worthy of divine protection and the sympathy of mankind. He told us every day
that we must love God and be honourable in our dealings with our neighbours.
As a young boy Dürer was educated at the Lateinschule in St
Lorenz and he also worked in his father's workshop learning the trade of a
goldsmith and jeweller. By the age of 13 he was already a skilled painter as
seen from a self portrait which he painted at that time. This was the first of
many selfportraits which Dürer painted and they provide a wonderful
record. Here is our collection of such selfportraits.
In 1486 Dürer became an apprentice painter and woodcut
designer to Michael Wolgemut, the leading producer of altarpieces. After an
apprenticeship of four years, Dürer had learnt all he could from Wolgemut
and had reached a level of artistic quality exceeding that of his famous
teacher. Wolgemut advised Dürer to travel to widen his experience and meet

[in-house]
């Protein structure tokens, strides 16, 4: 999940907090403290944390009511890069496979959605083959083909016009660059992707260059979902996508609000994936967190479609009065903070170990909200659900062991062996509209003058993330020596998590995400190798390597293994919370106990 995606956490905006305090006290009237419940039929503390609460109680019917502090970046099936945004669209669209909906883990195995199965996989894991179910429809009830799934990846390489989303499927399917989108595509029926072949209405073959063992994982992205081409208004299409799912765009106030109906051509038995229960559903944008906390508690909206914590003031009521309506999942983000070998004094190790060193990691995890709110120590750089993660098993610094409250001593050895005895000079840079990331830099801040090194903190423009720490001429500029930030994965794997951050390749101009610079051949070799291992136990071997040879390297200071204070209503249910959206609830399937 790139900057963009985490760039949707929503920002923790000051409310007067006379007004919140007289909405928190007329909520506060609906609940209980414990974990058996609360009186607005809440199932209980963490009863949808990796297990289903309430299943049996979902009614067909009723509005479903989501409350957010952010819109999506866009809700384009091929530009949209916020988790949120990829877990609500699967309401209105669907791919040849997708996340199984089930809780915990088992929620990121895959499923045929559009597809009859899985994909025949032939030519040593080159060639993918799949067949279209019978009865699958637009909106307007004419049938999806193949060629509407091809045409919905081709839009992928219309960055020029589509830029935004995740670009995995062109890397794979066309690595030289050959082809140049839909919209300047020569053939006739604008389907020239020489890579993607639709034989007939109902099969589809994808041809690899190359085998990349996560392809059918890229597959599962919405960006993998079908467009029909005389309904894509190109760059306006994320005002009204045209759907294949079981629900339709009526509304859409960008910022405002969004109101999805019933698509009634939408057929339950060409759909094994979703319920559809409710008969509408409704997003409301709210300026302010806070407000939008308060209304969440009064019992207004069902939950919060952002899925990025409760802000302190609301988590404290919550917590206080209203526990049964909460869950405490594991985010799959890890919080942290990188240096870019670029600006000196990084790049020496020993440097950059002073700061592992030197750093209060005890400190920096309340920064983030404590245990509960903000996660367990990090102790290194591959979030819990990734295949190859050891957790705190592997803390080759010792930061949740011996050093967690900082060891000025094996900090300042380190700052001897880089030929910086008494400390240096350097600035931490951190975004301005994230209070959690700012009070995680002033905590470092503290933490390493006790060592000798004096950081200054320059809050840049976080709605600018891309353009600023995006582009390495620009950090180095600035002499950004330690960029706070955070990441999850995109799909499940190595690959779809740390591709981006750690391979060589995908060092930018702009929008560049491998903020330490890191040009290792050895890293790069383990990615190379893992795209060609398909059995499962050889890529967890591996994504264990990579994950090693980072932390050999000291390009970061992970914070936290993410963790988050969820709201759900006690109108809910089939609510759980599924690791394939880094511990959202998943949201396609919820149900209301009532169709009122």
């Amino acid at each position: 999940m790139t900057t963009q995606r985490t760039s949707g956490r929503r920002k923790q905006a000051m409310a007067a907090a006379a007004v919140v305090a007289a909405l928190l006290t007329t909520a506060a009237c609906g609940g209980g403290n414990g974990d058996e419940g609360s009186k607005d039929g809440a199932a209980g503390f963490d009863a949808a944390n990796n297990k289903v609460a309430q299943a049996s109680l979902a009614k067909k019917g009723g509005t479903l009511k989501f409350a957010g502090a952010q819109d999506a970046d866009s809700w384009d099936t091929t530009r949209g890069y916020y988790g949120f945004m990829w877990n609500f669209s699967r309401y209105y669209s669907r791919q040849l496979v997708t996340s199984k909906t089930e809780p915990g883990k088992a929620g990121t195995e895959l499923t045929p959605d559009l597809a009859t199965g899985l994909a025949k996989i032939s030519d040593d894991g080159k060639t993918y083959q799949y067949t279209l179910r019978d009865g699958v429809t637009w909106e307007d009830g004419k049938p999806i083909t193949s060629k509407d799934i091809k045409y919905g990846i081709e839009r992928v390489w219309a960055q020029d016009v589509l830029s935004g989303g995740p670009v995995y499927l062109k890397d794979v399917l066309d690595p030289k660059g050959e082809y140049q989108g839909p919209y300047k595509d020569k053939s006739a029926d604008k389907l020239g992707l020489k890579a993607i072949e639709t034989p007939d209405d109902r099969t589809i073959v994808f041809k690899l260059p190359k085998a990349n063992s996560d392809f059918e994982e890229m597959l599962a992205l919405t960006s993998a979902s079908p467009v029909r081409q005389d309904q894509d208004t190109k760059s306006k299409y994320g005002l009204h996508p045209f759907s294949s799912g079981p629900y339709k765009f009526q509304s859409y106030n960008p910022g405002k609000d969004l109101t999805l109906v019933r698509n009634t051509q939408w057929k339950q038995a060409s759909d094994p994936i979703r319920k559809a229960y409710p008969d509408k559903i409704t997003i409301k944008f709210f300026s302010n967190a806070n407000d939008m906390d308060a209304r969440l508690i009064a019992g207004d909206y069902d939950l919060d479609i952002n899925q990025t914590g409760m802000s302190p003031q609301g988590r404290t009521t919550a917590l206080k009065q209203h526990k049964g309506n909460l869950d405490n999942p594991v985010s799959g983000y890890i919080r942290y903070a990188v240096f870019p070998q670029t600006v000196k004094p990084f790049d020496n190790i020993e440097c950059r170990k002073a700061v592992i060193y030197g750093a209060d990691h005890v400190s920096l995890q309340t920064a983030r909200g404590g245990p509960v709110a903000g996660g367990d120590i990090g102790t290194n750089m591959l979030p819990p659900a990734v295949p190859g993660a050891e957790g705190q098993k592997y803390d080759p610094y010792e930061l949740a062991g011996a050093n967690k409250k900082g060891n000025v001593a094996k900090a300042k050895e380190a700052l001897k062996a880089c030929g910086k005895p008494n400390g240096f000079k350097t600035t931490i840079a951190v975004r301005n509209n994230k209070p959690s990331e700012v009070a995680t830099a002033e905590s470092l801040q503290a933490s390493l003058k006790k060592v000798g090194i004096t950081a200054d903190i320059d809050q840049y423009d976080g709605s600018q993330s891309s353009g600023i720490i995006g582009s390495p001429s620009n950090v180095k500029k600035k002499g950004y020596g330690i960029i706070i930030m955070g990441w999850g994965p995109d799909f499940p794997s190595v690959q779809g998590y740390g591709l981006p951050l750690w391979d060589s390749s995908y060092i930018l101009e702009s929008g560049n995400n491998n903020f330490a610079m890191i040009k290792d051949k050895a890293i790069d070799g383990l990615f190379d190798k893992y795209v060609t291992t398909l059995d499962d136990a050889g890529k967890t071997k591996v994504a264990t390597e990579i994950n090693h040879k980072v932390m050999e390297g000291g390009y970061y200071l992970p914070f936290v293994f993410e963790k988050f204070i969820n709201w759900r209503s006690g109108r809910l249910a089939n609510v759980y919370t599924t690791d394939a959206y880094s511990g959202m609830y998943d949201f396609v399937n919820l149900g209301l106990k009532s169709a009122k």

other artists. Following Wolgemut's advice, Dürer delayed visiting Italy
(which Wolgemut himself never visited), where there were very different
artistic styles, until he had fully developed his own style and learnt more
techniques from other German artists.
Here is a portrait of Wolgemut.
Dürer travelled first to Nördlingen, where he met
artists of the Swabian school. The Swabian style had been influenced by Dutch
artistic design which Dürer had not met before. His next visit was to Ulm
where he met more artists of the Swabian school. Dürer:
... participated with keen enjoyment in the discussions among